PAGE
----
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  • 03/03/19 12:19 PM

    Building a save system for level objects in Unity Pt1 - Checkpoints

    General and Gameplay Programming

    Christin Kalina
    As the player moves along in a game and interacts with different objects in the world, the aim is to reflect his actions in the game by changing the state of objects permanently. For example, a door is opened or some first experience guidance does not need to be displayed anymore. 

    Objectives

    • Save and restore states of objects in the scene according to the progress of the player.
    • These objects may be are interconnected. (A door opens when pulling a level/ defeating an enemy)
    • Let level design decide and modify which objects need to have their state changed when.

    Used programming concepts

     

     

    Checkpoints

    Step 1 - Checkpoints

    First, we need something that defines what a state change in the game is and when it happens. Let's call this a Checkpoint. When the player does an action to activate the checkpoint let's call that reached the checkpoint.
    1. This checkpoint needs an ID to be identifiable for saving and restoring. 
    2. This checkpoint also needs something that can be fired off when the checkpoint was reached.
     
    In my case, for the ID, I created an enum because its nicely readable in the inspector. On top of being readable by humans it also is robust against typos and other string mischief.
    For firing off the state changes, I picked UnityEvents which have the advantage that your level designer can put anything in there and debug and modify it by himself.
     

    Step 2 - Reaching Checkpoints

    So, we have a MonoBehavior called Checkpoint, that has an ID and a UnityEvent.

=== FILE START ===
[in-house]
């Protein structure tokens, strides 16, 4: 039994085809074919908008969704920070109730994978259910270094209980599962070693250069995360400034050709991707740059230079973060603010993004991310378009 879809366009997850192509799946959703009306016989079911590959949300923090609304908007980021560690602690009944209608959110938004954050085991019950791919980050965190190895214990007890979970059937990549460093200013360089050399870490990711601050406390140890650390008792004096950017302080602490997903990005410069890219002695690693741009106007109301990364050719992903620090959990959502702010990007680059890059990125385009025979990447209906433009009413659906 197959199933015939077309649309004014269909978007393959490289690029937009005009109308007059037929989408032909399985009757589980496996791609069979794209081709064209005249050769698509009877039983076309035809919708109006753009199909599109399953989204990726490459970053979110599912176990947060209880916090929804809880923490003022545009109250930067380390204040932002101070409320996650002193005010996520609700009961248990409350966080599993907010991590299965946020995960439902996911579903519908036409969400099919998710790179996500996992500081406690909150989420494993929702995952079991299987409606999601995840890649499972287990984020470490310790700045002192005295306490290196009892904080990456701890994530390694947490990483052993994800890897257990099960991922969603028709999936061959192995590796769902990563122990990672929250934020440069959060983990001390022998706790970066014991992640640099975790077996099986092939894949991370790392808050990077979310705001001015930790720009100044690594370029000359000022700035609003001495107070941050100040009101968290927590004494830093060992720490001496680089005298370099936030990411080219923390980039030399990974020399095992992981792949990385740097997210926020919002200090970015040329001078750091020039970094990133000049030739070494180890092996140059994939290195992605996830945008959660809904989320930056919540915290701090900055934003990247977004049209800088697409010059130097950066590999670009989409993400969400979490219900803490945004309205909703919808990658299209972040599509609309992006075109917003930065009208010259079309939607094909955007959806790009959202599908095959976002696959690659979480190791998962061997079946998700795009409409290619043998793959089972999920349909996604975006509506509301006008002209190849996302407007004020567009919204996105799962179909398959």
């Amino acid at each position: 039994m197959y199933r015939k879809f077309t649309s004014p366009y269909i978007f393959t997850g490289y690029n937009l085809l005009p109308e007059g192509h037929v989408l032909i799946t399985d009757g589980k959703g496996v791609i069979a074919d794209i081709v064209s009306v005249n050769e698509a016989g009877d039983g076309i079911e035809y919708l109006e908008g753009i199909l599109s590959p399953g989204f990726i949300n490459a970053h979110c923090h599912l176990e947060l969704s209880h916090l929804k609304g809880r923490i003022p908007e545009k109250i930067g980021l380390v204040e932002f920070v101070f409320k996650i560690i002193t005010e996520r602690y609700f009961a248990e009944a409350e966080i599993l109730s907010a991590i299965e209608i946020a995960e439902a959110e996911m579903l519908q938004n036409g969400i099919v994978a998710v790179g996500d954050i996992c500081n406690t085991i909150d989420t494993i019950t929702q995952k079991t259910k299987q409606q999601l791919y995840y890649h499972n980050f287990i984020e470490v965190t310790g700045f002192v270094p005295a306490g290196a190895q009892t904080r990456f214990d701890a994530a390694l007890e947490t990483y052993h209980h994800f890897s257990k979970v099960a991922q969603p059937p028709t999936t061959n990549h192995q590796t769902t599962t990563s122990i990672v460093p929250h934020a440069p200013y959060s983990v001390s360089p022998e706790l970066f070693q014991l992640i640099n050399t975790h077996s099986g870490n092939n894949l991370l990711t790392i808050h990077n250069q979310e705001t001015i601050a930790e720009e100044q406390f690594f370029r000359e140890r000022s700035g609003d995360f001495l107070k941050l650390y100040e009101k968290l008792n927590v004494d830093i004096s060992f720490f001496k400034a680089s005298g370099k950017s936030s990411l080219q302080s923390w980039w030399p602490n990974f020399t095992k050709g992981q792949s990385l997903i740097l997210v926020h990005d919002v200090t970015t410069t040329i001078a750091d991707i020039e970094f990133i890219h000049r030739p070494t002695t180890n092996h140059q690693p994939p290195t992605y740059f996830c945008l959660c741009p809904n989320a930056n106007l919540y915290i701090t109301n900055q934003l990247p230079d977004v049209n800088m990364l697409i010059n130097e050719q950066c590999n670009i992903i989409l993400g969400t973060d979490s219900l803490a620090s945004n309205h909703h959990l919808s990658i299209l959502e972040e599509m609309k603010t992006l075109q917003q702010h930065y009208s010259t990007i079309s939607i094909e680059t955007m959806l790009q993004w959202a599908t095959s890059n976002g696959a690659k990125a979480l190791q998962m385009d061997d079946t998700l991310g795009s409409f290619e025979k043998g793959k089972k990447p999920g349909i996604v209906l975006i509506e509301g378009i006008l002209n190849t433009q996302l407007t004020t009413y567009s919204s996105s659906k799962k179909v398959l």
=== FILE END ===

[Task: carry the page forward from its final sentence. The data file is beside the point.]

Now, you can attach this to any gameObject in your scene. What will happen? Nothing, because we are not reaching the Checkpoint yet.
     
    To reach the Checkpoint, we add a public method that calls the UnityEvent. Now we can call this function from anywhere in the code or from another UnityEvent
     

    Step 3 - CheckpointController

    Great! But wait, when I restart the scene it does not remember that I reached the Checkpoint
    To save and restore the state of the Checkpoint I created a CheckpointController that knows 
    1. all the checkpoints in the scene and
    2. who to talk to make the state persistent on the disk.
     
    For the first part, I created a function that registers the Checkpoint in the CheckpointController. This can be called in Awake() for example. Now this controller can store all the Checkpoint gameObjects in the current scene. 
    For the second part, I let the Checkpoint inform the CheckpointController when a it was reached. The controller that is hooked up to any kind of saving like a JSON file reader/writer can then write the ID of the Checkpoint that was reached to the disk. On top of saving, I also inform all the Checkpoints with the ID that was just reached to fire off their UnityEvent. This way, I do not need to fire off the UnityEvent on the individual Checkpoint anymore but let it backfire through the CheckpointController .
     

    Great success!

    Now, when Unity starts a new game, the CheckpointController needs to receive the persisted list of Checkpoint IDs that where reached before. When the scene has loaded successfully, it will notify all Checkpoints that have the IDs that were saved before. (Remember that the Checkpoints register themselves to the CheckpointController on their Awake()). 
    So that the Checkpoints that were reached before now also fire off their UnityEvent when the level was loaded. 
     
     
     
    image.thumb.png.decd6ab3789f8ea019569c0271bbe6b2.png
     
     
     
    image.thumb.png.bc41df32eb1d24bc225721c22ea45c41.png
     
    Thank you for your interest, let me know what you thought or if you have any questions :)
     
     


      Report Article


    User Feedback


    Thanks for the idea! I was having a hard time thinking about how to save object states throughout a scene where it will only save objects that were interacted on. I used a traditional saving system where I serialized the whole class and saving some variables.

    This reminded me that I can just save some checkpoints and compare the combination of reached ID's and then make a scene load in a certain way.

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